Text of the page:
In 1970, Congress passed the Occupational Health and Safety Administration (OSHA) Act to protect U.S. workers from injury or death in the workplace. Under this act, the OSHA organization was formed as part of the U.S. Department of Labor. OSHA develops standards to improve worker safety and protect the rights of employees. All companies are required by federal law to follow OSHA standards for industry, as well as special OSHA programs related to construction and shipbuilding. Company owners who violate OSHA standards face fines or even criminal penalties. Roughly half of U.S. states also have their own OSHA programs that supplement or replace the federal standards.
OSHA standard 1910 covers microwave safety for general industry. Subpart G limits microwave exposure for workers, installers and maintenance personal. Subpart J instructs companies on controlling hazardous energy, like microwaves, in the same way that other hazardous materials must be controlled. Subpart R covers specific microwave safety requirements for the telecommunications industry.
OSHA standard 1926 includes microwave safety regulations for the construction industry. Subpart D of this standard limits workers to 10 mW/square centimeter, and outlines other microwave safety concepts for construction workers.
Workers may experience microwave exposure from a high number of sources. Most radio and phone systems rely on microwaves, as do radar devices. Microwaves are also used for cooking and food processing, especially in large scale applications. In manufacturing, microwaves may be used for sealing, curing or drying. Many welding applications also rely on microwave technology. Employees who work around large cell or radio towers are at high risk for microwave exposure, as are those who maintain, install and service television and communication devices.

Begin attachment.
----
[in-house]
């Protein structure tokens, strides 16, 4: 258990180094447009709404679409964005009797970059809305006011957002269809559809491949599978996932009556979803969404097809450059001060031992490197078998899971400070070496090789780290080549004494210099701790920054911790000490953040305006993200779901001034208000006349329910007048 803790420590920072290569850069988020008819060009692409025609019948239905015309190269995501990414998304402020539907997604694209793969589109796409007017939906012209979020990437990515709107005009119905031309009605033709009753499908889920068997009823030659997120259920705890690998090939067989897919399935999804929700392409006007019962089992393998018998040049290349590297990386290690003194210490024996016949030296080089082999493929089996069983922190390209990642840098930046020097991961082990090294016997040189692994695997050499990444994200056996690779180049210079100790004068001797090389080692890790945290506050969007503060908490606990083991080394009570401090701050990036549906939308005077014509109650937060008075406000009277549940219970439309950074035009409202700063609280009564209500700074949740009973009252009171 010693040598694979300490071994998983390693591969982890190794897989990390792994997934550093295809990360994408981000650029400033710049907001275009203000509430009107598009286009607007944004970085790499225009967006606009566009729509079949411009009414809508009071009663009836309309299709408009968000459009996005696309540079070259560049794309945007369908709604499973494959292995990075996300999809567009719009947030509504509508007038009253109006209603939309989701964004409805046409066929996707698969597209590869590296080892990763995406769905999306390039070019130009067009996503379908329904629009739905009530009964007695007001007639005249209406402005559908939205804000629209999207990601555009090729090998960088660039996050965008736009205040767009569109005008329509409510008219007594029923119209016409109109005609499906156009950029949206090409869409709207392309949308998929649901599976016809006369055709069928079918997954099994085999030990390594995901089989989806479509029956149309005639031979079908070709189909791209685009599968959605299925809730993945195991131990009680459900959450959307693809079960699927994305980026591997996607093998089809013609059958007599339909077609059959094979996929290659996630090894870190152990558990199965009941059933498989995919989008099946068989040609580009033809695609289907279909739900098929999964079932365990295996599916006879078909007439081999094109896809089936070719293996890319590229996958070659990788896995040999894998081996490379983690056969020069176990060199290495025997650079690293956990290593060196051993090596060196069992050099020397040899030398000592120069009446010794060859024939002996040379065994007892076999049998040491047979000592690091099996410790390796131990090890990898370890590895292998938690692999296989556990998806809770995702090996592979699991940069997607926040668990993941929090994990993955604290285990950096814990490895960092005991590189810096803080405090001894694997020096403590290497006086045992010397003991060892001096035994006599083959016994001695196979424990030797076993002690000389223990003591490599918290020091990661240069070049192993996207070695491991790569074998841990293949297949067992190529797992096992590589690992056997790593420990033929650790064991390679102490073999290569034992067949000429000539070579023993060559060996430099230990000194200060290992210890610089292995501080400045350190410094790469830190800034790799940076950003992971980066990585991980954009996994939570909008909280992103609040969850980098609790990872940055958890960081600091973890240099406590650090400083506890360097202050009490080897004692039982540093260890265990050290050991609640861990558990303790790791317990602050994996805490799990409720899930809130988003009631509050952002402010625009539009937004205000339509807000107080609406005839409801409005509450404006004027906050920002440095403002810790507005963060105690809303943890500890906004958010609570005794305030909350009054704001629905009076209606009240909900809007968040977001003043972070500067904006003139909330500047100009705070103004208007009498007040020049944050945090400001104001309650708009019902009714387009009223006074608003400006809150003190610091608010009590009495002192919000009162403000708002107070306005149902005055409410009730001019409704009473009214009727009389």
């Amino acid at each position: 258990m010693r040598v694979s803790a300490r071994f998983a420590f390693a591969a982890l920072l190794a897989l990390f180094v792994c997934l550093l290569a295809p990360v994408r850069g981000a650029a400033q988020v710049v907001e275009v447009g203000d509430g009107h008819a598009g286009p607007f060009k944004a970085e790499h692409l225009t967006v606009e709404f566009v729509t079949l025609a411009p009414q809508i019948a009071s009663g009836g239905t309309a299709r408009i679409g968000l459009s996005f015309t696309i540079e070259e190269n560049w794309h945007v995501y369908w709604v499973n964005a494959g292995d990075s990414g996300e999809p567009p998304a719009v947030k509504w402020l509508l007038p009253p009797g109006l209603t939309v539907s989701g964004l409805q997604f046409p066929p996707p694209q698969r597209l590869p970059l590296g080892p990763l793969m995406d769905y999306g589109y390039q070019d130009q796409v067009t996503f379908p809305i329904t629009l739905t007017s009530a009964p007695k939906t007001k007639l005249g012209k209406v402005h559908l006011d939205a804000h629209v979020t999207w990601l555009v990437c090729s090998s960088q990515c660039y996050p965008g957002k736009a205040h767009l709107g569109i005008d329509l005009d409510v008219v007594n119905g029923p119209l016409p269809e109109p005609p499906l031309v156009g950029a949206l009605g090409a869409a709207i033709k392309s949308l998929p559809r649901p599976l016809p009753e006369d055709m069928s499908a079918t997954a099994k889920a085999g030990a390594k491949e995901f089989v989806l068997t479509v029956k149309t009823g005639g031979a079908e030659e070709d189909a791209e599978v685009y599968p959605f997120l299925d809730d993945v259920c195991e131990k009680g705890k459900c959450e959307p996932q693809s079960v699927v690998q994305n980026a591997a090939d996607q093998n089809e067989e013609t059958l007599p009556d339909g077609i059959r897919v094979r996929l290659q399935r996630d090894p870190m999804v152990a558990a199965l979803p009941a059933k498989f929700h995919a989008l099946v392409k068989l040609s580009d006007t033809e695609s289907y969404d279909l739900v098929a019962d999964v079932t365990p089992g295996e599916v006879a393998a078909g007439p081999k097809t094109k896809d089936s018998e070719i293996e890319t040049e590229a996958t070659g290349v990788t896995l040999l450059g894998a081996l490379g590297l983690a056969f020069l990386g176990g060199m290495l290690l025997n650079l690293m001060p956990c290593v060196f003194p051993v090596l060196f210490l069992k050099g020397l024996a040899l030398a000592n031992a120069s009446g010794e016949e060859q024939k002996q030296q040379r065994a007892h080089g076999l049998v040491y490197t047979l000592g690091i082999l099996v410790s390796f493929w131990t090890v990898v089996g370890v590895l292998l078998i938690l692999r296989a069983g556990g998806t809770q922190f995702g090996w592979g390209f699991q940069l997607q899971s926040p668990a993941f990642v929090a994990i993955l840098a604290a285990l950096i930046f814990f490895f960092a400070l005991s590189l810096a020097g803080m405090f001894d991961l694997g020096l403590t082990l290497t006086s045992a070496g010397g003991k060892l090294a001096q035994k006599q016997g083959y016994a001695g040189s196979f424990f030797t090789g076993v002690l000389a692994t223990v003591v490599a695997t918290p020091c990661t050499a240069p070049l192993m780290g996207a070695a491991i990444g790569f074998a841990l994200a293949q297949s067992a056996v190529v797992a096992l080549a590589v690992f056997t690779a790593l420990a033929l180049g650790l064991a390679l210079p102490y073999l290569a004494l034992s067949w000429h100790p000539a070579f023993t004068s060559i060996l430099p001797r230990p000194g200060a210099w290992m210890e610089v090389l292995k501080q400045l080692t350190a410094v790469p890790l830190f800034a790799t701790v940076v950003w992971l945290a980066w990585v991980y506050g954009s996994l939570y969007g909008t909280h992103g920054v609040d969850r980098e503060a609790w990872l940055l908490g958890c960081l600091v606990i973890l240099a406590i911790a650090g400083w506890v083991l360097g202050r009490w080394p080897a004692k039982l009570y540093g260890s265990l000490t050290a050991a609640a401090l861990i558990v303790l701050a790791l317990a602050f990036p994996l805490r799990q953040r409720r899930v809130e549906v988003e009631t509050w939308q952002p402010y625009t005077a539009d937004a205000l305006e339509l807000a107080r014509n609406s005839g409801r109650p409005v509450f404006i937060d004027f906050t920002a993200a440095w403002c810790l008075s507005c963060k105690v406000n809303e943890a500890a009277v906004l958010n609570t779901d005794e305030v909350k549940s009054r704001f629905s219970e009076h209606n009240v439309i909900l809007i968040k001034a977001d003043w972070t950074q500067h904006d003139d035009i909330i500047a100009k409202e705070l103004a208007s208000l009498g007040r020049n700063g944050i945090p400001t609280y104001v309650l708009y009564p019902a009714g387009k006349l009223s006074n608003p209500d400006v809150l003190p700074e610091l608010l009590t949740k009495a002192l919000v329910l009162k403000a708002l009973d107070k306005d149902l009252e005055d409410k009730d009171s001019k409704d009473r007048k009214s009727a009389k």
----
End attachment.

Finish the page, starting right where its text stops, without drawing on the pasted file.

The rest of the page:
According to OSHA, high-power or high-density microwaves can cause health effects similar to those associated with radiation. The most serious of these are known as thermal effects, and include blindness and sterility. Other effects are nonthermal and include problems with the immune system as well as changes in the way cells communicate with one another in the body. While most microwave exposure is believed to have some health effect, there is currently no proven risk from low-level or low-density microwave exposure--such as the microwave oven in a home.
OSHA encourages companies to form their own microwave safety programs to protect workers. As part of this program, companies must choose equipment that meets or exceeds OSHA standards for microwaves. They must identify potential hazards and decide how to protect workers from these hazards. Trained professionals should measure microwave levels to determine exposure risks, and this process should be repeated frequently to track changes. Personal protective equipment must be available for workers to limit their exposure. For the plan to be effective, all workers must be made aware of the plan and should be taught to protect themselves from microwave exposure.
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